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Will RG3 help the RB's?

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Will RG3 help the RB's?

Its expected that Robert Griffin III will make plays with his arm and his legs. But its also possible his mere presence in the pocket will benefit the Redskins, the teams running backs in particular, according to an article in Pro Football Weekly.After averaging 100.9 yards per game (25th in the league) and 4.9 yards per carry (22nd) in 2011, writer Eric Edholm predicts those numbers will be improved this season, in part, due to the presence of Griffin and the threat of him opening things up for the backs.Edholm writes:A former Broncos assistant who spent time on Redskins head coachMike Shanahans staff in Denver (and who requested anonymity because his current team plays the Redskins this season) told PFW this week that Griffin and his unique set of skills will change the dynamic of the Redskins run game.I am still trying to figure out if the kid (Griffin) is a special quarterback, but you watch, theyll bootleg and play action off that (outside) zone series and it will mess up some (defensive assignments), the assistant said. You have to respect the run, but you also have to honor (Griffins) athleticism.Edholm adds that Griffins ability to connect on deep passes will prevent safeties from edging up closer to the line of scrimmage.It will kill teams," the coach said. "Pretty soon you start thinking only about the quarterback; you tell your guys to stay home more, and thats when the backs will dice you up.The article concludes that Griffins arrival is good news forTim Hightower, Roy Helu and Evan Royster who might have just gotten a little better with a different quarterback on the field.

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Not everyone thinks the Redskins need to invest more at wide receiver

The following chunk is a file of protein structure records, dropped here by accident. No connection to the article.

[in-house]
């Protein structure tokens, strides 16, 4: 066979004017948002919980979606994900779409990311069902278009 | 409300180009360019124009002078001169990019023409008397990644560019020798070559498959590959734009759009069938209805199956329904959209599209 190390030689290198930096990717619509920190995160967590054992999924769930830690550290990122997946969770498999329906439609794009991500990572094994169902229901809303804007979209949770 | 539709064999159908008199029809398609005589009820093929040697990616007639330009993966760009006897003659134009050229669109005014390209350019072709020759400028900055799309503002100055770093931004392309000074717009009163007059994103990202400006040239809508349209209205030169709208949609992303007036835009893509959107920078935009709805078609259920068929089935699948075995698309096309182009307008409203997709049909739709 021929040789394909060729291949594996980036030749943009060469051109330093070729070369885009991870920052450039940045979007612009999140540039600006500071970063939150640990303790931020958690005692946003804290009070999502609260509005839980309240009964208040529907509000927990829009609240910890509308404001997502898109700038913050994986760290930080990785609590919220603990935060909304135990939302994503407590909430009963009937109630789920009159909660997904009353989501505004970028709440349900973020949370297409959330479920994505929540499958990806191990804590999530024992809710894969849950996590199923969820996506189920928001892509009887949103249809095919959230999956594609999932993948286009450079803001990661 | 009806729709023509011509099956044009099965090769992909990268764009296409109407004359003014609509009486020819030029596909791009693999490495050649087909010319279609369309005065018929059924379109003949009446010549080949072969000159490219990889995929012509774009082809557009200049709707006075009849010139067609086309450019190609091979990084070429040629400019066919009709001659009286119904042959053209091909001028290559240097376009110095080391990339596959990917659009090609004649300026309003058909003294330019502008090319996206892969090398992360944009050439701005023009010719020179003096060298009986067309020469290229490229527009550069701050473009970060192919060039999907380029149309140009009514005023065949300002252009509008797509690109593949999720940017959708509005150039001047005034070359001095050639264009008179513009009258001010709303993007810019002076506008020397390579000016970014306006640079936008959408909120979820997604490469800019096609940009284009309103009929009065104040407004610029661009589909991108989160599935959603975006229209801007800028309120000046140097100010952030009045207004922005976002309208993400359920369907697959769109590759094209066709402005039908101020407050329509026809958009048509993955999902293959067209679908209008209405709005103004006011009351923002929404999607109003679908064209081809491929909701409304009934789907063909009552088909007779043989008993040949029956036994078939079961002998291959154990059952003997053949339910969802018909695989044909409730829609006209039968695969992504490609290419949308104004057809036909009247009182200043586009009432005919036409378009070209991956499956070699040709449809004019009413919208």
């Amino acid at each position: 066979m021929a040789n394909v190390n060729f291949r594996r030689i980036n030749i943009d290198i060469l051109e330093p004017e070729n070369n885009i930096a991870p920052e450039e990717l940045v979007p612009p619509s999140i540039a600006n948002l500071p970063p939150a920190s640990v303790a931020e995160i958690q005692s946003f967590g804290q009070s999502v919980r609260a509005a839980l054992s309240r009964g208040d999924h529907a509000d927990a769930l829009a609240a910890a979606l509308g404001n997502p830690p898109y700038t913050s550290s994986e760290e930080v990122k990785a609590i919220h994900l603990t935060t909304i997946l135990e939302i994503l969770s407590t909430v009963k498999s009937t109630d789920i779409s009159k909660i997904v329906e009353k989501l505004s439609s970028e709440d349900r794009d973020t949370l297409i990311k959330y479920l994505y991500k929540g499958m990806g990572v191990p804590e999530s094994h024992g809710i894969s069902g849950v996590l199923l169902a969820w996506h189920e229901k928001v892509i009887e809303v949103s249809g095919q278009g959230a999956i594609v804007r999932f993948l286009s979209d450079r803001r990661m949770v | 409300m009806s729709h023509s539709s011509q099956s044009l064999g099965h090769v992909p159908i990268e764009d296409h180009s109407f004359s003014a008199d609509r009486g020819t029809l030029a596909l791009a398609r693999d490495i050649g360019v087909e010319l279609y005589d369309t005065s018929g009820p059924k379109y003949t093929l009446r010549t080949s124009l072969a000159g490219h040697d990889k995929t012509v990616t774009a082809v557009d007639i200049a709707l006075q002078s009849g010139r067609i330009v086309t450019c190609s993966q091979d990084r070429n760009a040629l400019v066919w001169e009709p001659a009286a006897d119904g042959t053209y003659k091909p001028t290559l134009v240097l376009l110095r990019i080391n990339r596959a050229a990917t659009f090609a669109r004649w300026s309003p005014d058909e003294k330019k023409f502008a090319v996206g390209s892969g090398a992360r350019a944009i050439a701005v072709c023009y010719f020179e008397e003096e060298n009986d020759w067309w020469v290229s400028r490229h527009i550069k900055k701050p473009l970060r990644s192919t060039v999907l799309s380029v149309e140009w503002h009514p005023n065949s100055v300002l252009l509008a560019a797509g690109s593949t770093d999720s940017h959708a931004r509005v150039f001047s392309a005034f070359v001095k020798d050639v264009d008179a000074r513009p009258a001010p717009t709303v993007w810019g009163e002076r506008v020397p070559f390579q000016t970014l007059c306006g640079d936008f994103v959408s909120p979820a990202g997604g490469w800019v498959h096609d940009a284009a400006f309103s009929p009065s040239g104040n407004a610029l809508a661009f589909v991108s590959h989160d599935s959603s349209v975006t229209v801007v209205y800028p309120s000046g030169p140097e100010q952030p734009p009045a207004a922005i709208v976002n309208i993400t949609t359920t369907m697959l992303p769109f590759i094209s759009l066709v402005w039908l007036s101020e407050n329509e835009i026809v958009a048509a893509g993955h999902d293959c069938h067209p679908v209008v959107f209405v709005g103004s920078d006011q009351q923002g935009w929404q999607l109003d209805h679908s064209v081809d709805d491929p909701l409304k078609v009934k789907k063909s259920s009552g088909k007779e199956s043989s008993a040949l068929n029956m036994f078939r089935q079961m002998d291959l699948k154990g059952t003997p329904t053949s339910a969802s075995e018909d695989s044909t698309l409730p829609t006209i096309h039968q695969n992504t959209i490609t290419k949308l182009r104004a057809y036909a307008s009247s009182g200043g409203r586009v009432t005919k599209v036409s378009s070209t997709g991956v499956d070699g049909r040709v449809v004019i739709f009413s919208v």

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Not everyone thinks the Redskins need to invest more at wide receiver

While the rumors about the Redskins potentially trading for Marvin Jones from over the weekend were total nonsense, a reason they resonated so much with fans is because many believe Washington needs major help at wide receiver.

But during a segment of Monday's Redskins 100 show, analyst Trevor Matich assessed the position group and actually thinks that, as a whole, the team should be relatively pleased with the talent it has outside.

"I like it better than I have in recent years, especially if Paul Richardson stays healthy," Matich said.

His "especially" qualifier is a common one, and that's because Richardson is the most established wideout currently on the roster — and he still has just 1,564 career receiving yards to his name. However, a healthy Richardson (which the 'Skins never really saw in his first year, considering he got injured early in training camp and was never the same) provides Jay Gruden the field stretcher he loves to have.

Richardson isn't the only player Matich is anxious to see, though.

"Terry McLaurin, their draft choice from Ohio State, is legitimately a 4.3 guy," he said. "He gets deep down the field and catches the ball in space."

One of the biggest issues for the 2018 Redskins was a lack of speed at every single spot. In Richardson and McLaurin, the Burgundy and Gold now have a pair of pass catchers who can fly past corners, do damage 30-plus yards down the sideline and open things up for other targets as well.